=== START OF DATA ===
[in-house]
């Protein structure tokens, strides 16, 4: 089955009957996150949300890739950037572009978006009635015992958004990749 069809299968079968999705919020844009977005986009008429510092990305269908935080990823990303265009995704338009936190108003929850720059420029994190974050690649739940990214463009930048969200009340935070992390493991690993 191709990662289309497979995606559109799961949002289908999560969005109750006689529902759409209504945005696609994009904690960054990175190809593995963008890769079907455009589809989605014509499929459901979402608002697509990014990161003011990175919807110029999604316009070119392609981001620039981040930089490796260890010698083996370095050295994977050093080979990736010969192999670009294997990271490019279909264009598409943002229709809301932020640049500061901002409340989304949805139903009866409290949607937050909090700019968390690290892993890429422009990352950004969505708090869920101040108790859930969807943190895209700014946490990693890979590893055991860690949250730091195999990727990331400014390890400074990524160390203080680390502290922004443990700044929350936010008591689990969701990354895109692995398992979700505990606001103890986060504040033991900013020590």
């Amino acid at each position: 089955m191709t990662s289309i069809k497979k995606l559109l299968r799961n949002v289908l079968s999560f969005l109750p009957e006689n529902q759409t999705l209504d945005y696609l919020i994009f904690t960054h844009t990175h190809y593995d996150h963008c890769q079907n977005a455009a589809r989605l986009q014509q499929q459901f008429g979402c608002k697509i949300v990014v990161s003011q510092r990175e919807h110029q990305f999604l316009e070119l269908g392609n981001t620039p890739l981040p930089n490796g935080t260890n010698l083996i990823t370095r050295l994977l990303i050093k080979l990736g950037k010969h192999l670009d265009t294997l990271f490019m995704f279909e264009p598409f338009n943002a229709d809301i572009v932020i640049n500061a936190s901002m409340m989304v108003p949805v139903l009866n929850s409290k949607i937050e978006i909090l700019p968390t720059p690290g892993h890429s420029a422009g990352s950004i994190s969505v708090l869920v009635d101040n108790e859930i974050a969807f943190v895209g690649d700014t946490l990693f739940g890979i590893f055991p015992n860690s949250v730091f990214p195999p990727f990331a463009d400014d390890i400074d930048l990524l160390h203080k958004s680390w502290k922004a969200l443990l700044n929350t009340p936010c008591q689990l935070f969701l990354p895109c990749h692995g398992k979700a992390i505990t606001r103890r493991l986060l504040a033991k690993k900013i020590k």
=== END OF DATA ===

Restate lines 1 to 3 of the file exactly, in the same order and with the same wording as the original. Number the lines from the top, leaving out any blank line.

[in-house]
């Protein structure tokens, strides 16, 4: 089955009957996150949300890739950037572009978006009635015992958004990749 069809299968079968999705919020844009977005986009008429510092990305269908935080990823990303265009995704338009936190108003929850720059420029994190974050690649739940990214463009930048969200009340935070992390493991690993 191709990662289309497979995606559109799961949002289908999560969005109750006689529902759409209504945005696609994009904690960054990175190809593995963008890769079907455009589809989605014509499929459901979402608002697509990014990161003011990175919807110029999604316009070119392609981001620039981040930089490796260890010698083996370095050295994977050093080979990736010969192999670009294997990271490019279909264009598409943002229709809301932020640049500061901002409340989304949805139903009866409290949607937050909090700019968390690290892993890429422009990352950004969505708090869920101040108790859930969807943190895209700014946490990693890979590893055991860690949250730091195999990727990331400014390890400074990524160390203080680390502290922004443990700044929350936010008591689990969701990354895109692995398992979700505990606001103890986060504040033991900013020590």
């Amino acid at each position: 089955m191709t990662s289309i069809k497979k995606l559109l299968r799961n949002v289908l079968s999560f969005l109750p009957e006689n529902q759409t999705l209504d945005y696609l919020i994009f904690t960054h844009t990175h190809y593995d996150h963008c890769q079907n977005a455009a589809r989605l986009q014509q499929q459901f008429g979402c608002k697509i949300v990014v990161s003011q510092r990175e919807h110029q990305f999604l316009e070119l269908g392609n981001t620039p890739l981040p930089n490796g935080t260890n010698l083996i990823t370095r050295l994977l990303i050093k080979l990736g950037k010969h192999l670009d265009t294997l990271f490019m995704f279909e264009p598409f338009n943002a229709d809301i572009v932020i640049n500061a936190s901002m409340m989304v108003p949805v139903l009866n929850s409290k949607i937050e978006i909090l700019p968390t720059p690290g892993h890429s420029a422009g990352s950004i994190s969505v708090l869920v009635d101040n108790e859930i974050a969807f943190v895209g690649d700014t946490l990693f739940g890979i590893f055991p015992n860690s949250v730091f990214p195999p990727f990331a463009d400014d390890i400074d930048l990524l160390h203080k958004s680390w502290k922004a969200l443990l700044n929350t009340p936010c008591q689990l935070f969701l990354p895109c990749h692995g398992k979700a992390i505990t606001r103890r493991l986060l504040a033991k690993k900013i020590k």